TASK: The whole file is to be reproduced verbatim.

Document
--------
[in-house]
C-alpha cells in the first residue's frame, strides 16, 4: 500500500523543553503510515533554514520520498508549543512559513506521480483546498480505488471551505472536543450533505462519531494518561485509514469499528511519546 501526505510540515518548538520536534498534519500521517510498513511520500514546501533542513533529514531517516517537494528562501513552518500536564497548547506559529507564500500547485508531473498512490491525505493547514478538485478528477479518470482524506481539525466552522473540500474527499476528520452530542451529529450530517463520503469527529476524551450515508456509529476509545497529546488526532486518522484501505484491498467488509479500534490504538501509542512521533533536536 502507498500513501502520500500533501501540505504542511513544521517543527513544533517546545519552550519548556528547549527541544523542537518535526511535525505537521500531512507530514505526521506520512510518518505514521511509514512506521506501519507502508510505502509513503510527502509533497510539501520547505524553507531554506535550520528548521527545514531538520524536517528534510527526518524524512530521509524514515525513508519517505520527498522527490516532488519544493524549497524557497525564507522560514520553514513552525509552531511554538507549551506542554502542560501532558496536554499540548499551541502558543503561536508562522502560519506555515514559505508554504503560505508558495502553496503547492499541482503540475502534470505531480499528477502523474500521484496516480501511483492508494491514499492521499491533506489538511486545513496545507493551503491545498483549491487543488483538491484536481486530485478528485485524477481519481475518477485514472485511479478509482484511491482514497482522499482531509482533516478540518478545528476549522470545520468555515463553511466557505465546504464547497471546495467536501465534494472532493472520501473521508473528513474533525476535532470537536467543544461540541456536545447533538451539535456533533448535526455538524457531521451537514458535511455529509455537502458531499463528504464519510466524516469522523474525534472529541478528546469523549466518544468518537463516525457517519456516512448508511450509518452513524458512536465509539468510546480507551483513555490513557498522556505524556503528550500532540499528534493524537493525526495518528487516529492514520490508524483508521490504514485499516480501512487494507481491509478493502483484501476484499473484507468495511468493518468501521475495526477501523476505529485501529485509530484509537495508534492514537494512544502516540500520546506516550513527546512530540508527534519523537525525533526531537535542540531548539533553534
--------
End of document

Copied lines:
[in-house]
C-alpha cells in the first residue's frame, strides 16, 4: 500500500523543553503510515533554514520520498508549543512559513506521480483546498480505488471551505472536543450533505462519531494518561485509514469499528511519546 501526505510540515518548538520536534498534519500521517510498513511520500514546501533542513533529514531517516517537494528562501513552518500536564497548547506559529507564500500547485508531473498512490491525505493547514478538485478528477479518470482524506481539525466552522473540500474527499476528520452530542451529529450530517463520503469527529476524551450515508456509529476509545497529546488526532486518522484501505484491498467488509479500534490504538501509542512521533533536536 502507498500513501502520500500533501501540505504542511513544521517543527513544533517546545519552550519548556528547549527541544523542537518535526511535525505537521500531512507530514505526521506520512510518518505514521511509514512506521506501519507502508510505502509513503510527502509533497510539501520547505524553507531554506535550520528548521527545514531538520524536517528534510527526518524524512530521509524514515525513508519517505520527498522527490516532488519544493524549497524557497525564507522560514520553514513552525509552531511554538507549551506542554502542560501532558496536554499540548499551541502558543503561536508562522502560519506555515514559505508554504503560505508558495502553496503547492499541482503540475502534470505531480499528477502523474500521484496516480501511483492508494491514499492521499491533506489538511486545513496545507493551503491545498483549491487543488483538491484536481486530485478528485485524477481519481475518477485514472485511479478509482484511491482514497482522499482531509482533516478540518478545528476549522470545520468555515463553511466557505465546504464547497471546495467536501465534494472532493472520501473521508473528513474533525476535532470537536467543544461540541456536545447533538451539535456533533448535526455538524457531521451537514458535511455529509455537502458531499463528504464519510466524516469522523474525534472529541478528546469523549466518544468518537463516525457517519456516512448508511450509518452513524458512536465509539468510546480507551483513555490513557498522556505524556503528550500532540499528534493524537493525526495518528487516529492514520490508524483508521490504514485499516480501512487494507481491509478493502483484501476484499473484507468495511468493518468501521475495526477501523476505529485501529485509530484509537495508534492514537494512544502516540500520546506516550513527546512530540508527534519523537525525533526531537535542540531548539533553534